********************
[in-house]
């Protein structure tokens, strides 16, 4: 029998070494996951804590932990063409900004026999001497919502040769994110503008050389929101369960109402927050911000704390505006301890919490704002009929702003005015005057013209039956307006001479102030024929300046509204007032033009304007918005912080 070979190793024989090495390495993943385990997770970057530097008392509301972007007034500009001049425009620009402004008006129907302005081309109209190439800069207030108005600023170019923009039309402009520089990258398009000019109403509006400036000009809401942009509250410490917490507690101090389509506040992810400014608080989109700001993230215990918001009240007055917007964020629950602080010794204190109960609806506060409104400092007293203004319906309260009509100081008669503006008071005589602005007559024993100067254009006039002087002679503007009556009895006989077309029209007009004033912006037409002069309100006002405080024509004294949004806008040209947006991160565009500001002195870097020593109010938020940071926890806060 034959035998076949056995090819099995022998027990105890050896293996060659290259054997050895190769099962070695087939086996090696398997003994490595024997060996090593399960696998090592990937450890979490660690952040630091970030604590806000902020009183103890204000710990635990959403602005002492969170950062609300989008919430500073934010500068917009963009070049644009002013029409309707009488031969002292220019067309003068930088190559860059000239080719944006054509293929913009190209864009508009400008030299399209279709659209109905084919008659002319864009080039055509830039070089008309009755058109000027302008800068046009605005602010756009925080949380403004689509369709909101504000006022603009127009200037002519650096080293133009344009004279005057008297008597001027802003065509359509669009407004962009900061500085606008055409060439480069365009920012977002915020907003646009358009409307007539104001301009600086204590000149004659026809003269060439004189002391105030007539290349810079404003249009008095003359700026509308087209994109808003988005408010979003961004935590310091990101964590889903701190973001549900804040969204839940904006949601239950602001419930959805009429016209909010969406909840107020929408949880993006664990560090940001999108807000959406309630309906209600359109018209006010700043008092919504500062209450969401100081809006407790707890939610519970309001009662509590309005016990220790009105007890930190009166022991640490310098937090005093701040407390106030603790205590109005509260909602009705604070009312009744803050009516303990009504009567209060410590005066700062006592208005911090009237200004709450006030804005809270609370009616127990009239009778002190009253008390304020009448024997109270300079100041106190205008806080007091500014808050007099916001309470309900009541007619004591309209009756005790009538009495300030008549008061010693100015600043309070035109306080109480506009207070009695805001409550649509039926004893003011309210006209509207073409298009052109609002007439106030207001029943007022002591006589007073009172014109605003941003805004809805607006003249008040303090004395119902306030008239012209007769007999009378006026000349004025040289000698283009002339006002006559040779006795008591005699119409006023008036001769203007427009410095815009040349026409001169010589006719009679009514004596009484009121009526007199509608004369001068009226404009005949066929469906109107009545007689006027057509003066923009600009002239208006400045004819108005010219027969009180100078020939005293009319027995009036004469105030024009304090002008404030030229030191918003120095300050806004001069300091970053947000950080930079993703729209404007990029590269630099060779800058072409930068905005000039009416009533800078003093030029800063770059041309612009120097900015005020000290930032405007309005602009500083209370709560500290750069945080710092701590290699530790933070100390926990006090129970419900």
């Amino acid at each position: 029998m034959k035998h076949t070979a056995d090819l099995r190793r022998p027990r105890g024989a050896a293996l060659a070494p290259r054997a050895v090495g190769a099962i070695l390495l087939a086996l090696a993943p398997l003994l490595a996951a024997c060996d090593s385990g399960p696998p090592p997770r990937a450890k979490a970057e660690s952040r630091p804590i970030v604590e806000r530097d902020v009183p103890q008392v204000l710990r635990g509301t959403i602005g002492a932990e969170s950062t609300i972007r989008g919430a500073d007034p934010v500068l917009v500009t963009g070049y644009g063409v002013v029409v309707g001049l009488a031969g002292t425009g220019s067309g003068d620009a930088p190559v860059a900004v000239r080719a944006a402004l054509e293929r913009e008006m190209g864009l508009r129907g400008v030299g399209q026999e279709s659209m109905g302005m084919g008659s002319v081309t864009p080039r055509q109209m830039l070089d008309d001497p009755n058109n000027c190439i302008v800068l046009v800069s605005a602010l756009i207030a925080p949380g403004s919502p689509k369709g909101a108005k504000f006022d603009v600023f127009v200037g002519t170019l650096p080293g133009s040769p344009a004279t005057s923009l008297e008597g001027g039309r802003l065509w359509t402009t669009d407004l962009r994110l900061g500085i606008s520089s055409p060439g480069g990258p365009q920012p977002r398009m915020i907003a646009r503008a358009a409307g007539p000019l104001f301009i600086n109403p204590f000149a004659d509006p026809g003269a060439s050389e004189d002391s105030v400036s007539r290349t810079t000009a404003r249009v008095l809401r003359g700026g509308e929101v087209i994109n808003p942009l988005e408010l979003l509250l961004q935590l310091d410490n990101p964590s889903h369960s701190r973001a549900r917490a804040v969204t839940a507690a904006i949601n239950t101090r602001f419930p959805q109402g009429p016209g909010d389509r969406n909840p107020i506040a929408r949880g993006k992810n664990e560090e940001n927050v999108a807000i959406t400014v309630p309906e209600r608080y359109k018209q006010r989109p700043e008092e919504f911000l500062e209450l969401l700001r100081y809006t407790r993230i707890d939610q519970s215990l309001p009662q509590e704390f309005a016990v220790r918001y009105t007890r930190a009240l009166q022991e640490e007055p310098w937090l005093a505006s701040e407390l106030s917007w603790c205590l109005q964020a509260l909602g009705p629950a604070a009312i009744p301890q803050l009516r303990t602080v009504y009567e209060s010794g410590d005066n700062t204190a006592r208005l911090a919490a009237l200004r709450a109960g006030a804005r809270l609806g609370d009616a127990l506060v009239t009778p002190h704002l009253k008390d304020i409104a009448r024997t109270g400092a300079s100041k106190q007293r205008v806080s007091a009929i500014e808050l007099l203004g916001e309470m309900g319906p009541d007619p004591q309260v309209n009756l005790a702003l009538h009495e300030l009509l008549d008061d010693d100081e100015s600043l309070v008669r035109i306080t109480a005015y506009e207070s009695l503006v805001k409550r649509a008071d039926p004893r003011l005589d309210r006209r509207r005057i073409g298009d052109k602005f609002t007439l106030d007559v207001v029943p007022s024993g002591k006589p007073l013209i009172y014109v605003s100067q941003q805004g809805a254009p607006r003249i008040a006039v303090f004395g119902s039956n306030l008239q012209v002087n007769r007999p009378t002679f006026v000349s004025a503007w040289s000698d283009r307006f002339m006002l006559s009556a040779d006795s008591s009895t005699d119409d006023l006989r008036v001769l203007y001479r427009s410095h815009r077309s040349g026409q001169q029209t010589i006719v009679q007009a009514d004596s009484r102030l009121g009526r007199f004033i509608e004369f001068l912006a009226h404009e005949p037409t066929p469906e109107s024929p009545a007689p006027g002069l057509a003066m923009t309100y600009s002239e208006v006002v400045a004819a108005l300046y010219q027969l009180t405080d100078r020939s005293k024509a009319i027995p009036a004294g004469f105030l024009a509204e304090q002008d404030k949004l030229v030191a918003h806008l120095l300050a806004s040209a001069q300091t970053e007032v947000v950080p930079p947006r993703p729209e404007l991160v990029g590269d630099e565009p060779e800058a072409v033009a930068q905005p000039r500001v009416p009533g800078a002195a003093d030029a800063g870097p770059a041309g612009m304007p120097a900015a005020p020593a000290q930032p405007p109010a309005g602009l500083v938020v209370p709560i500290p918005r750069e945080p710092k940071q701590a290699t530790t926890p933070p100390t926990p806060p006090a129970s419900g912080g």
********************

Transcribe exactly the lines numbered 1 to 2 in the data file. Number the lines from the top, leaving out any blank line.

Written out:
[in-house]
């Protein structure tokens, strides 16, 4: 029998070494996951804590932990063409900004026999001497919502040769994110503008050389929101369960109402927050911000704390505006301890919490704002009929702003005015005057013209039956307006001479102030024929300046509204007032033009304007918005912080 070979190793024989090495390495993943385990997770970057530097008392509301972007007034500009001049425009620009402004008006129907302005081309109209190439800069207030108005600023170019923009039309402009520089990258398009000019109403509006400036000009809401942009509250410490917490507690101090389509506040992810400014608080989109700001993230215990918001009240007055917007964020629950602080010794204190109960609806506060409104400092007293203004319906309260009509100081008669503006008071005589602005007559024993100067254009006039002087002679503007009556009895006989077309029209007009004033912006037409002069309100006002405080024509004294949004806008040209947006991160565009500001002195870097020593109010938020940071926890806060 034959035998076949056995090819099995022998027990105890050896293996060659290259054997050895190769099962070695087939086996090696398997003994490595024997060996090593399960696998090592990937450890979490660690952040630091970030604590806000902020009183103890204000710990635990959403602005002492969170950062609300989008919430500073934010500068917009963009070049644009002013029409309707009488031969002292220019067309003068930088190559860059000239080719944006054509293929913009190209864009508009400008030299399209279709659209109905084919008659002319864009080039055509830039070089008309009755058109000027302008800068046009605005602010756009925080949380403004689509369709909101504000006022603009127009200037002519650096080293133009344009004279005057008297008597001027802003065509359509669009407004962009900061500085606008055409060439480069365009920012977002915020907003646009358009409307007539104001301009600086204590000149004659026809003269060439004189002391105030007539290349810079404003249009008095003359700026509308087209994109808003988005408010979003961004935590310091990101964590889903701190973001549900804040969204839940904006949601239950602001419930959805009429016209909010969406909840107020929408949880993006664990560090940001999108807000959406309630309906209600359109018209006010700043008092919504500062209450969401100081809006407790707890939610519970309001009662509590309005016990220790009105007890930190009166022991640490310098937090005093701040407390106030603790205590109005509260909602009705604070009312009744803050009516303990009504009567209060410590005066700062006592208005911090009237200004709450006030804005809270609370009616127990009239009778002190009253008390304020009448024997109270300079100041106190205008806080007091500014808050007099916001309470309900009541007619004591309209009756005790009538009495300030008549008061010693100015600043309070035109306080109480506009207070009695805001409550649509039926004893003011309210006209509207073409298009052109609002007439106030207001029943007022002591006589007073009172014109605003941003805004809805607006003249008040303090004395119902306030008239012209007769007999009378006026000349004025040289000698283009002339006002006559040779006795008591005699119409006023008036001769203007427009410095815009040349026409001169010589006719009679009514004596009484009121009526007199509608004369001068009226404009005949066929469906109107009545007689006027057509003066923009600009002239208006400045004819108005010219027969009180100078020939005293009319027995009036004469105030024009304090002008404030030229030191918003120095300050806004001069300091970053947000950080930079993703729209404007990029590269630099060779800058072409930068905005000039009416009533800078003093030029800063770059041309612009120097900015005020000290930032405007309005602009500083209370709560500290750069945080710092701590290699530790933070100390926990006090129970419900």